Traditional TV Taking A Backseat To Streaming, Gaming, Other Media Outlets
Lawrence LeBlond for redOrbit.com – Your Universe Online
Most Americans who do not receive TV signals through the airways, cable or satellite signals still continue to purpose their sets for other avenues, according to a new report released today by Nielsen, the Associated Press reports.
As much as 75 percent of the 5 million homes that no longer use TV for traditional viewing in the US still use them for other media outlets, such as video gaming, Netflix or Apple TV, according to Dounia Turrill, senior VP for client insights as Nielsen.
Until recently, more than 99 percent of homes used their TVs for traditional television viewing. But within the past three years, these numbers started dipping, and now that number sits just below 96 percent. Turrill said the reasons could be economic–people who are struggling may choose to cut pricey cable and satellite bills and rely on the less expensive Internet options.
Nielsen is now considering a redesign of what it considers a TV household. This redesign would include people who stream media through Netflix and other similar services, Turrill said.
Nielsen found that consumers spent about 2 percent less time during the first three months of 2012 watching traditional TV than for the same time period for 2011. These people made up for traditional TV viewership by spending more time watching movies on their DVDs and DVRs, or through other media outlets, such as their computers and mobile devices.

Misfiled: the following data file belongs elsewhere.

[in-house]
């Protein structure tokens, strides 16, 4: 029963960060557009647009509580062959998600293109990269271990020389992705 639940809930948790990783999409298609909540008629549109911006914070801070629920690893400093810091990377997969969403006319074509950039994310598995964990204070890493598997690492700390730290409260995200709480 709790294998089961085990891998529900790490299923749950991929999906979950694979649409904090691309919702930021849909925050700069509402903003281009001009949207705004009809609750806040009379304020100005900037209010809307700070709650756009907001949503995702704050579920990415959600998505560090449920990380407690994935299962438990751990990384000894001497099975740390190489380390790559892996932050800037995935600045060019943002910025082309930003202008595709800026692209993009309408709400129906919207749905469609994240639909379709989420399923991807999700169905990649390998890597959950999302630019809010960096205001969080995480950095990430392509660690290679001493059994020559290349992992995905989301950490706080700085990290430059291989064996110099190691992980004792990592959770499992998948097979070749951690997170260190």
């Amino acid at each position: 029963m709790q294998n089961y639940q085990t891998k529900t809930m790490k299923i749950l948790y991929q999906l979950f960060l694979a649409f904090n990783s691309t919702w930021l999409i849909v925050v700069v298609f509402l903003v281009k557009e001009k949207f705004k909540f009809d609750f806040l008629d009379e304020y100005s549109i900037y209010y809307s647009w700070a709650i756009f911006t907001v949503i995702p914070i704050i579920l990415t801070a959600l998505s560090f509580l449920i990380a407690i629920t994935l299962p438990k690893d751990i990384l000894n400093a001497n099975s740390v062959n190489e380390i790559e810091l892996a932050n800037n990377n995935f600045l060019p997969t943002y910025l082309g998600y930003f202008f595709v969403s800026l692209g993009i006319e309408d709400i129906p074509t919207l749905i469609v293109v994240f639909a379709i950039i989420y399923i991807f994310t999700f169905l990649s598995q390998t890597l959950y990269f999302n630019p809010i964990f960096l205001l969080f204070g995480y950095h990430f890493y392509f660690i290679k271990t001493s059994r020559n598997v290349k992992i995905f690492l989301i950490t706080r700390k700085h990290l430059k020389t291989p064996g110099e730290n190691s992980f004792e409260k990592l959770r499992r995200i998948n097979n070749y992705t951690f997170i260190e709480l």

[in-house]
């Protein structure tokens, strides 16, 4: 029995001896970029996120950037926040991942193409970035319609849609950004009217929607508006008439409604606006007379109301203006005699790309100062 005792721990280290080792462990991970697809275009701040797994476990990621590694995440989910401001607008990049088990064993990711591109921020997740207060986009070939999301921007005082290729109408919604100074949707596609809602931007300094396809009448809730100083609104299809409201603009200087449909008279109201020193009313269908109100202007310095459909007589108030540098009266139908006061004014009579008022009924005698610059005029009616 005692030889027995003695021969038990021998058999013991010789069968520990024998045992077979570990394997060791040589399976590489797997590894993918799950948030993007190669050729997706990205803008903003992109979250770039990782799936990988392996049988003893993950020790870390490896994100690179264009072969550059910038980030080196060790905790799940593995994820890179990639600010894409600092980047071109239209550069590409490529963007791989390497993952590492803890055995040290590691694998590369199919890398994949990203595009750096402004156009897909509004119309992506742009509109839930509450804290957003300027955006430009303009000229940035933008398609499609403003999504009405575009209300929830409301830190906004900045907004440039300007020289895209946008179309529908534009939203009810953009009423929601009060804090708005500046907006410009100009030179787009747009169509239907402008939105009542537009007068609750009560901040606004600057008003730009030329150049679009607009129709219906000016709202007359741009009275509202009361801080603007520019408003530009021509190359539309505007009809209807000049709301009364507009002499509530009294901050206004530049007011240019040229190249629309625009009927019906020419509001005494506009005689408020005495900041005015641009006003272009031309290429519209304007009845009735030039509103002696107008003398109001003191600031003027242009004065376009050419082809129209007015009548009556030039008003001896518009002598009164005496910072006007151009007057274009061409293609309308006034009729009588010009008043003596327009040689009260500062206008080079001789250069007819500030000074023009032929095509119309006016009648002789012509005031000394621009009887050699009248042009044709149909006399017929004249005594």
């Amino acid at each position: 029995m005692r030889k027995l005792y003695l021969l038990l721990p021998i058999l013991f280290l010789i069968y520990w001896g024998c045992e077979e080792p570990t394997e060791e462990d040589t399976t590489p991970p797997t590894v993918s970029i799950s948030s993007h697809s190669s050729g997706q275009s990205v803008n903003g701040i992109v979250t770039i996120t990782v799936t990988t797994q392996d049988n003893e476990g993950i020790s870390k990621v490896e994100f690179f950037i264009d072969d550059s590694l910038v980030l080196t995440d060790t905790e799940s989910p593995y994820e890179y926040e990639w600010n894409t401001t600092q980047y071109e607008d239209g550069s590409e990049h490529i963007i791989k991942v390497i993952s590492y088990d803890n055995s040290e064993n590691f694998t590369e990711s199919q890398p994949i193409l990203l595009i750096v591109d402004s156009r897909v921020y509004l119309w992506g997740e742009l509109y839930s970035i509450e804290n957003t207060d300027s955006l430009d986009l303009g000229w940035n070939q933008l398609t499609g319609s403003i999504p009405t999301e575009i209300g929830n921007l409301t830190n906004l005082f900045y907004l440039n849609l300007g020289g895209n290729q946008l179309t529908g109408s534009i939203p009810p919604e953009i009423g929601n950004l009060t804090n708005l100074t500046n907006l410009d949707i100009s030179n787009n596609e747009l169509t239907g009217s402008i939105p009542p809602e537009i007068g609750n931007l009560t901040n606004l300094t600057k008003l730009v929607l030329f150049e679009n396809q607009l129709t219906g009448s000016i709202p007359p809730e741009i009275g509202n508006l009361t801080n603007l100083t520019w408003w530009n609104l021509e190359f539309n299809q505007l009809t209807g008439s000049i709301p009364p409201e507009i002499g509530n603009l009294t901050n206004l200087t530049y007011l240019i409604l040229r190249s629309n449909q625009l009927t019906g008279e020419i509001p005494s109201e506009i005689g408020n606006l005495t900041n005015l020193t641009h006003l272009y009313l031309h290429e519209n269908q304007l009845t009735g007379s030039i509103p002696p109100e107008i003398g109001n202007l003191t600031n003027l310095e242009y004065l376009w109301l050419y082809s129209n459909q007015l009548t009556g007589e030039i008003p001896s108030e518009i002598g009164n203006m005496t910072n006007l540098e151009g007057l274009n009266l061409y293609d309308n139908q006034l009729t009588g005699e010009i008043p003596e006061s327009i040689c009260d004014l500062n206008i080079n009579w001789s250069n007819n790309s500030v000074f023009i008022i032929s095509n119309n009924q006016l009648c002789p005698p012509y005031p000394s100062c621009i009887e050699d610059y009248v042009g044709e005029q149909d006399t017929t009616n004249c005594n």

Traditional video gaming has also changed, with more and more people now using their gaming devices as media outlets as well. Nielsen found that a growing number of Wii, Xbox and PS3 owners use these devices for accessing video, according to Turrill.
“The gaming devices are becoming entertainment hubs,” Turrill told AP’s David Bauder.
Microsoft’s Xbox360 gaming console now offers a wide variety of streaming services: Xfinity, FiOS, Crackle, Amazon Prime, VEVO, YouTube, as well as music streaming. Even Facebook is now available on Xbox. Following the popular trend, many TV networks are also jumping aboard the entertainment hub bandwagon, including ABC, Comedy Central, and PBS.
There seems to be a flip-flop on television viewership now compared to 20 years ago when we didn’t have Internet, video streaming, mobile devices, iPads, and entertainment hubs. People over the age of 65 spend more time in front of the boob tube now, watching an average of 48 hours each week. Teens, on the other hand, now only spend about 22 minutes per week in front of the TV.
This is a big change from the days of yore, especially from the 70s and 80s, when most kids spent a good chunk of their weekend mornings in front of the TV watching cartoons.
The Nielsen study also found that blacks spend about 50 hours per week watching TV; whites spend about 36 hours; Latinos 30 hours; and Asians about 24 hours per week.